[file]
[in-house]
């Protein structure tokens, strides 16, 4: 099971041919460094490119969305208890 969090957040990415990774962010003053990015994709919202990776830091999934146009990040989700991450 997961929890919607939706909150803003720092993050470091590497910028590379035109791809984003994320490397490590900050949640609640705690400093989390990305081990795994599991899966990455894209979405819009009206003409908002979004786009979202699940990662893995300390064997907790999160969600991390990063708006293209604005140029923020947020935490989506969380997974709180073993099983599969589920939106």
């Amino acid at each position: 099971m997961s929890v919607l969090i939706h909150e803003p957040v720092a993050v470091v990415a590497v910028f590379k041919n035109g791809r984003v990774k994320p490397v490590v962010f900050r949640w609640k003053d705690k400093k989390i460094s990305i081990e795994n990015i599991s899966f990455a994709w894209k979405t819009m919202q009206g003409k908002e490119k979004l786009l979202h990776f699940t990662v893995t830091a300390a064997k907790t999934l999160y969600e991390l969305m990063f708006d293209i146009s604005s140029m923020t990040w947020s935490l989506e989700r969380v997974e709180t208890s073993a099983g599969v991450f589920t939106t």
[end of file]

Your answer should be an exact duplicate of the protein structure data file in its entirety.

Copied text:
[in-house]
């Protein structure tokens, strides 16, 4: 099971041919460094490119969305208890 969090957040990415990774962010003053990015994709919202990776830091999934146009990040989700991450 997961929890919607939706909150803003720092993050470091590497910028590379035109791809984003994320490397490590900050949640609640705690400093989390990305081990795994599991899966990455894209979405819009009206003409908002979004786009979202699940990662893995300390064997907790999160969600991390990063708006293209604005140029923020947020935490989506969380997974709180073993099983599969589920939106």
């Amino acid at each position: 099971m997961s929890v919607l969090i939706h909150e803003p957040v720092a993050v470091v990415a590497v910028f590379k041919n035109g791809r984003v990774k994320p490397v490590v962010f900050r949640w609640k003053d705690k400093k989390i460094s990305i081990e795994n990015i599991s899966f990455a994709w894209k979405t819009m919202q009206g003409k908002e490119k979004l786009l979202h990776f699940t990662v893995t830091a300390a064997k907790t999934l999160y969600e991390l969305m990063f708006d293209i146009s604005s140029m923020t990040w947020s935490l989506e989700r969380v997974e709180t208890s073993a099983g599969v991450f589920t939106t």